Wed Apr 25, 2012, 01:40 PM
alp227 (23,057 posts)
Arizona immigration law: Supreme Court seems receptive to parts of crackdown
Source: Washington Post
The Supreme Court Wednesday seemed receptive to the argument that Arizona’s tough plan to have state and local law enforcement play a much more active role in identifying illegal immigrants was a valid exercise of its power to protect its borders.
“What could possibly be wrong,” Chief Justice John G. Roberts Jr. asked Solicitor General Donald B. Verrilli Jr., with Arizona officers simply checking the status of someone detained and giving the information to the federal government.
If the federal authorities do not wish to invoke deportation proceedings against the person, Roberts said, they don’t have to.
Verrilli said the structural problem with Arizona’s far-reaching law is that its goal of “attrition through enforcement” would simply move the problem of illegal immigration from one state to its neighbor. “That’s something that Arizona cannot do,” he said.
Read more: http://www.washingtonpost.com/politics/arizona-immigration-law-supreme-court-seems-receptive-to-parts-of-crackdown/2012/04/25/gIQAcp23gT_story.html
Polls have shown that nearly two thirds of Americans supported 1070.
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3 replies, 1674 views
Arizona immigration law: Supreme Court seems receptive to parts of crackdown (Original post)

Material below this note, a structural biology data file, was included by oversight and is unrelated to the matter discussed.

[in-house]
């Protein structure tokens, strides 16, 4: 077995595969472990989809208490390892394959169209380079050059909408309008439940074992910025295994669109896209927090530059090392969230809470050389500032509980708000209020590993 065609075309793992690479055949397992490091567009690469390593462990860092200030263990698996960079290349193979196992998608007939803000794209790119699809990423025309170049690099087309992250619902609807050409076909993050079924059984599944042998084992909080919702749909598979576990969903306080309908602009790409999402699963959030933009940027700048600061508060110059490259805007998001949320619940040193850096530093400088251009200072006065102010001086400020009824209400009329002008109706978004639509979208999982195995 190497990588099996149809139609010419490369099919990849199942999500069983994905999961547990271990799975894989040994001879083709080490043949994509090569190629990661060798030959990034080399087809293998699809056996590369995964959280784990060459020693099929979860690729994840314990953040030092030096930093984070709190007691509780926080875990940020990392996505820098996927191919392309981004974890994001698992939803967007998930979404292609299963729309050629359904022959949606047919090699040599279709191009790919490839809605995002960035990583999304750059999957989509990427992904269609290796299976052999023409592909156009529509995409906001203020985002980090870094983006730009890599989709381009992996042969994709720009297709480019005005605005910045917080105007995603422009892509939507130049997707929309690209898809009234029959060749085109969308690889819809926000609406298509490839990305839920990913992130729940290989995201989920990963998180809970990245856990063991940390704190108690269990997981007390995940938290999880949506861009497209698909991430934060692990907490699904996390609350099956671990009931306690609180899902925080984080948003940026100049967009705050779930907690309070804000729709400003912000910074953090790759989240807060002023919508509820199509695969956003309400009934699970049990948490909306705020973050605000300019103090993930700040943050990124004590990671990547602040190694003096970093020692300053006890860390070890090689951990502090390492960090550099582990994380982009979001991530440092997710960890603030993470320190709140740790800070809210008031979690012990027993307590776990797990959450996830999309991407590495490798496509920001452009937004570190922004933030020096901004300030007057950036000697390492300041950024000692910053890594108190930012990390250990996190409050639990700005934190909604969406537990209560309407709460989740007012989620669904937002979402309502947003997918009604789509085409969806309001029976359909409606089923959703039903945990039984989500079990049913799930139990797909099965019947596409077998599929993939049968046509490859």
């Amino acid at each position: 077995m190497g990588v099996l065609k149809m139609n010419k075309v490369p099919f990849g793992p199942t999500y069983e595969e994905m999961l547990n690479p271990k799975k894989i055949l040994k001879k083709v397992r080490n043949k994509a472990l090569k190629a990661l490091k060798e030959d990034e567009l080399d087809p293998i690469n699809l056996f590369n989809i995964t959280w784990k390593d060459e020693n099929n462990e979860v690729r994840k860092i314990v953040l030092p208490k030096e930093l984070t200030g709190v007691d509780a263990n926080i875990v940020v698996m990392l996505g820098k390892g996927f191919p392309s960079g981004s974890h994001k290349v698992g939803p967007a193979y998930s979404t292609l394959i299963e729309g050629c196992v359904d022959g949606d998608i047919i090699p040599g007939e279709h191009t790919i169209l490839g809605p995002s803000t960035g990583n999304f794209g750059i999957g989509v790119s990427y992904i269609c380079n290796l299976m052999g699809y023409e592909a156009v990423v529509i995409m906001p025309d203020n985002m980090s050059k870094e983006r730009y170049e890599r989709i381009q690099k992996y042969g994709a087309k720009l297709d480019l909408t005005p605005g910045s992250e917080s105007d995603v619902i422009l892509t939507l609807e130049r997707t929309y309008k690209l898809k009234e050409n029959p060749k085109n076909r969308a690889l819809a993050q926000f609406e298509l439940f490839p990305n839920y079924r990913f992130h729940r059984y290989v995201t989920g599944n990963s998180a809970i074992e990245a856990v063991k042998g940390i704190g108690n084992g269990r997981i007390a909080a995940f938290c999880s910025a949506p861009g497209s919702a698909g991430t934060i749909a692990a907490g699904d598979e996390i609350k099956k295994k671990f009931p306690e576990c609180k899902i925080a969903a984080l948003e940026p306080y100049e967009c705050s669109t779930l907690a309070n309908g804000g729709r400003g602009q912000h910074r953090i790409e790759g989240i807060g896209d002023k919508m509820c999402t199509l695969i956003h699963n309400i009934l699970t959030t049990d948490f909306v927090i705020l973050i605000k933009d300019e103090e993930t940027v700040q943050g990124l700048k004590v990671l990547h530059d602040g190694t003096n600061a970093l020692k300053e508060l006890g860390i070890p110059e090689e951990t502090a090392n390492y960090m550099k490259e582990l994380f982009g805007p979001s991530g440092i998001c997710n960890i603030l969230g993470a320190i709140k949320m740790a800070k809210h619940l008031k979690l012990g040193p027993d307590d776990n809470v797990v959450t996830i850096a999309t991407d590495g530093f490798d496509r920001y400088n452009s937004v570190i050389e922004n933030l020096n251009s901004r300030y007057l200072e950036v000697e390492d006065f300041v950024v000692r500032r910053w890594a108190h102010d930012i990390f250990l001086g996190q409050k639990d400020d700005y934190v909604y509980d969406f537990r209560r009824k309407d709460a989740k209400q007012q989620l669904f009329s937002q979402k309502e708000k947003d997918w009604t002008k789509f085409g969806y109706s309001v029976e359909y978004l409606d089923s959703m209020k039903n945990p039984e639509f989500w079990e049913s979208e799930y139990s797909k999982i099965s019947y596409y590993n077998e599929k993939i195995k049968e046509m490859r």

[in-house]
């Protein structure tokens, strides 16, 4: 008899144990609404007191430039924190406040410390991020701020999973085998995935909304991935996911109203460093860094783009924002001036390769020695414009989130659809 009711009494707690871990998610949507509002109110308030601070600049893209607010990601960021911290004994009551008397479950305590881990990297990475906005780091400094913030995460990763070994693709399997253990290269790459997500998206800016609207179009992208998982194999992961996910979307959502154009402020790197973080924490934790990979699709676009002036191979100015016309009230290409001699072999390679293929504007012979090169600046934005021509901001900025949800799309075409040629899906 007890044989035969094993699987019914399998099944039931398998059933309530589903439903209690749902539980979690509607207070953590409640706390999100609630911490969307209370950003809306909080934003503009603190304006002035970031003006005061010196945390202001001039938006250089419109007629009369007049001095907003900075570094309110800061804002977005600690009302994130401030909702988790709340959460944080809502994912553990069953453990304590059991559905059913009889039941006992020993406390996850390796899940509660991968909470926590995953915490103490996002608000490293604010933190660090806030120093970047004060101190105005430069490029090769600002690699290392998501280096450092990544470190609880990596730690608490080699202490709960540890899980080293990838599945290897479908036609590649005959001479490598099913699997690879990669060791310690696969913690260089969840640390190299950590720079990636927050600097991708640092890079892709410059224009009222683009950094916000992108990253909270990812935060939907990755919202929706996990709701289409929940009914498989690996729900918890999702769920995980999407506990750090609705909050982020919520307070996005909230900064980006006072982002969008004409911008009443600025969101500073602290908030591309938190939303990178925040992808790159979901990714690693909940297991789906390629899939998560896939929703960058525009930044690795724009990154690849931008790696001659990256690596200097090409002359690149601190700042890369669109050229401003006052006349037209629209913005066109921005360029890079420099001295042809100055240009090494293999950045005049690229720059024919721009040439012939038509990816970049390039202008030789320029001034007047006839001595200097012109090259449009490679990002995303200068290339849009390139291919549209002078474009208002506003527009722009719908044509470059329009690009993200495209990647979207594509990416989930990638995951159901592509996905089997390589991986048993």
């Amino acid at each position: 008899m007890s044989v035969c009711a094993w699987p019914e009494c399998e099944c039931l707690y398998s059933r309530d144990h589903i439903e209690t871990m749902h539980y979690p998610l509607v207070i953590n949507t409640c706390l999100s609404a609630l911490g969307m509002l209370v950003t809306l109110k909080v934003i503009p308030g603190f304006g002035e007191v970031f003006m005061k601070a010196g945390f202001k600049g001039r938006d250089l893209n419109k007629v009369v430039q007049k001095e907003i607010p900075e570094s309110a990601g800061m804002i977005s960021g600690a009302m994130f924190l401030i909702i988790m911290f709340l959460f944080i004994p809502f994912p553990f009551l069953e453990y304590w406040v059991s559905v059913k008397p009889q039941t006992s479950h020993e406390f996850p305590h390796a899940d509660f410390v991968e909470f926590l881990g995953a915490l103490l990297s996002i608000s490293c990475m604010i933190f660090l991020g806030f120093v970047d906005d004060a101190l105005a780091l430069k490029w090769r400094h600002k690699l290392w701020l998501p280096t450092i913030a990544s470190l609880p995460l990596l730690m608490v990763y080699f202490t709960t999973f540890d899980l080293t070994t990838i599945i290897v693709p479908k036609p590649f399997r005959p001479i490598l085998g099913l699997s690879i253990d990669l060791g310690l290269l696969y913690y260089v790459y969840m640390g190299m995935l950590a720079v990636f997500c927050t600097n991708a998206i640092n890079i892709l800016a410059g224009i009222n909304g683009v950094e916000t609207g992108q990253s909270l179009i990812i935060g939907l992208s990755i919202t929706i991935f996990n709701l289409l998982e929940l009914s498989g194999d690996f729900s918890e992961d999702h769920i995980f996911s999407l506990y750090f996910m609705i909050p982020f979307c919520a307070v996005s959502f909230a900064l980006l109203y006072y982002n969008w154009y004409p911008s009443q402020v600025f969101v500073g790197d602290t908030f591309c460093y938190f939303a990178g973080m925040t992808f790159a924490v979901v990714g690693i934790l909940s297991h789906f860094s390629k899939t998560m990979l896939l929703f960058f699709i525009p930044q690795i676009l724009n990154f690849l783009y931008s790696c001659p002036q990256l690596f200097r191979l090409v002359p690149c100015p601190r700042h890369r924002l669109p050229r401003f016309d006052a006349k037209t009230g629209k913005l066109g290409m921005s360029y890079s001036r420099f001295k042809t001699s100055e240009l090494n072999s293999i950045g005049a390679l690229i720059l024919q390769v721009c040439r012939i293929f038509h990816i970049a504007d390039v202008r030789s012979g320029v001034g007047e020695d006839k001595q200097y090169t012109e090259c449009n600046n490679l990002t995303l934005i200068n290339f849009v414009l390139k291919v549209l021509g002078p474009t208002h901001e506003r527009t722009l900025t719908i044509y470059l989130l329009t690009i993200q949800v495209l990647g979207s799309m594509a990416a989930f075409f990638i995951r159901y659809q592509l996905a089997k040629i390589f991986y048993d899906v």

Response to alp227 (Original post)
Wed Apr 25, 2012, 01:50 PM
pampango (15,242 posts)
1. The parties that have filed "friends-of-the-court" briefs is interesting (and predictable).
The list of them is here: http://www.americanbar.org/publications/preview_home/11-182.html
Some notables on the Arizona government side: Freedom Watch, Joe Arpaio, Minuteman Project and Russell Pearce as well as an assortment of republican politician and conservative activists.
Some notables on the US government side: ACLU, AFL-CIO, SEIU, UFCW and other unions and numerous Democratic cities and states.
We have learned that we cannot live alone, at peace; that our own well-being is dependent on the well-being of other nations far away. ... We have learned to be citizens of the world, members of the human community. ... We shall strive for perfection. ... We may make mistakes, but they must never be mistakes which result from faintness of heart or abandonment of moral principle.
Response to pampango (Reply #1)
Wed Apr 25, 2012, 03:55 PM
FarCenter (15,786 posts)
2. Even Liberal Justice Sonia Sotomayor Shredded The Government's Arguments Against Arizona's Immigrati
Signs it's not going well for this government and Solicitor General Donald Verrilli at the Supreme Court: when a traditionally liberal judge appointed by Barack Obama has no idea of the argument they're trying to make.
Enter Justice Sonia Sotomayor:
"Putting aside your argument that this -- that a systematic cooperation is wrong -- you can see it's not selling very well -- why don't you try to come up with something else?" she said to Verrilli.
"Because I, frankly -- as the chief has said to you, it's not that it's forcing you to change your enforcement priorities. You don't have to take the person into custody. So what's left of your argument?"
Read more: http://www.businessinsider.com/arizona-immigration-law-arguments-shredded-even-by-liberal-justices-2012-4
Response to FarCenter (Reply #2)
Wed Apr 25, 2012, 07:24 PM
jade3000 (237 posts)
3. Even Sotomayor -- That's definitely not promising
Looks like some of it's going to be upheld: http://usnews.msnbc.msn.com/_news/2012/04/25/11388195-supreme-court-signals-its-ok-with-parts-of-arizonas-immigration-law?lite
I disagree with the law on moral grounds, but that's because I disagree with immigration restrictions as a whole. Borders between nations combined with the enforcement of immigrations restritions are the number one force that maintains international wealth disparities.